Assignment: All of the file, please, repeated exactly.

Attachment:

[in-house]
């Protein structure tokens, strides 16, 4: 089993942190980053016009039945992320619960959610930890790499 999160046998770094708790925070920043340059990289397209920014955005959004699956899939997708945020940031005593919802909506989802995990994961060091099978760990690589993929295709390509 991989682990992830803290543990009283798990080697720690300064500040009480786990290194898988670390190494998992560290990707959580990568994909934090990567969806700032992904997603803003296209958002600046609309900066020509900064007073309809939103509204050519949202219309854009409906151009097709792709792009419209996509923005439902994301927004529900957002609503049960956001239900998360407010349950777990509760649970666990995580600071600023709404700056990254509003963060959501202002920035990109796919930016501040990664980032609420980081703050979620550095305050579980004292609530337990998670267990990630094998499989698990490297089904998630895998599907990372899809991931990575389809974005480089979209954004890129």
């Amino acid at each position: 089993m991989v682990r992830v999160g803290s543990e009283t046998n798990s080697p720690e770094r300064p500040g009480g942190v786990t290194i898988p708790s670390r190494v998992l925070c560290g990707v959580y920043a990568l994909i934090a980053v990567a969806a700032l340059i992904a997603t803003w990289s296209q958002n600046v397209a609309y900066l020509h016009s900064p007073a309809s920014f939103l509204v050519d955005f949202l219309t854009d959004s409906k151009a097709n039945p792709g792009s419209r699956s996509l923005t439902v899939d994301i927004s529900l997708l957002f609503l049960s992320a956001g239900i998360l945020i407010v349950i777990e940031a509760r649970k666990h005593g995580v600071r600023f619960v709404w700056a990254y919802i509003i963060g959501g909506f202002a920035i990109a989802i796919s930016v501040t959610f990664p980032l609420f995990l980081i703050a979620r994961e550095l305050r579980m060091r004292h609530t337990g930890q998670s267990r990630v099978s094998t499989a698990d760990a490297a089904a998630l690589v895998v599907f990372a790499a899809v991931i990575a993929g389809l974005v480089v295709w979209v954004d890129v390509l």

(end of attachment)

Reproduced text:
[in-house]
């Protein structure tokens, strides 16, 4: 089993942190980053016009039945992320619960959610930890790499 999160046998770094708790925070920043340059990289397209920014955005959004699956899939997708945020940031005593919802909506989802995990994961060091099978760990690589993929295709390509 991989682990992830803290543990009283798990080697720690300064500040009480786990290194898988670390190494998992560290990707959580990568994909934090990567969806700032992904997603803003296209958002600046609309900066020509900064007073309809939103509204050519949202219309854009409906151009097709792709792009419209996509923005439902994301927004529900957002609503049960956001239900998360407010349950777990509760649970666990995580600071600023709404700056990254509003963060959501202002920035990109796919930016501040990664980032609420980081703050979620550095305050579980004292609530337990998670267990990630094998499989698990490297089904998630895998599907990372899809991931990575389809974005480089979209954004890129």
């Amino acid at each position: 089993m991989v682990r992830v999160g803290s543990e009283t046998n798990s080697p720690e770094r300064p500040g009480g942190v786990t290194i898988p708790s670390r190494v998992l925070c560290g990707v959580y920043a990568l994909i934090a980053v990567a969806a700032l340059i992904a997603t803003w990289s296209q958002n600046v397209a609309y900066l020509h016009s900064p007073a309809s920014f939103l509204v050519d955005f949202l219309t854009d959004s409906k151009a097709n039945p792709g792009s419209r699956s996509l923005t439902v899939d994301i927004s529900l997708l957002f609503l049960s992320a956001g239900i998360l945020i407010v349950i777990e940031a509760r649970k666990h005593g995580v600071r600023f619960v709404w700056a990254y919802i509003i963060g959501g909506f202002a920035i990109a989802i796919s930016v501040t959610f990664p980032l609420f995990l980081i703050a979620r994961e550095l305050r579980m060091r004292h609530t337990g930890q998670s267990r990630v099978s094998t499989a698990d760990a490297a089904a998630l690589v895998v599907f990372a790499a899809v991931i990575a993929g389809l974005v480089v295709w979209v954004d890129v390509l």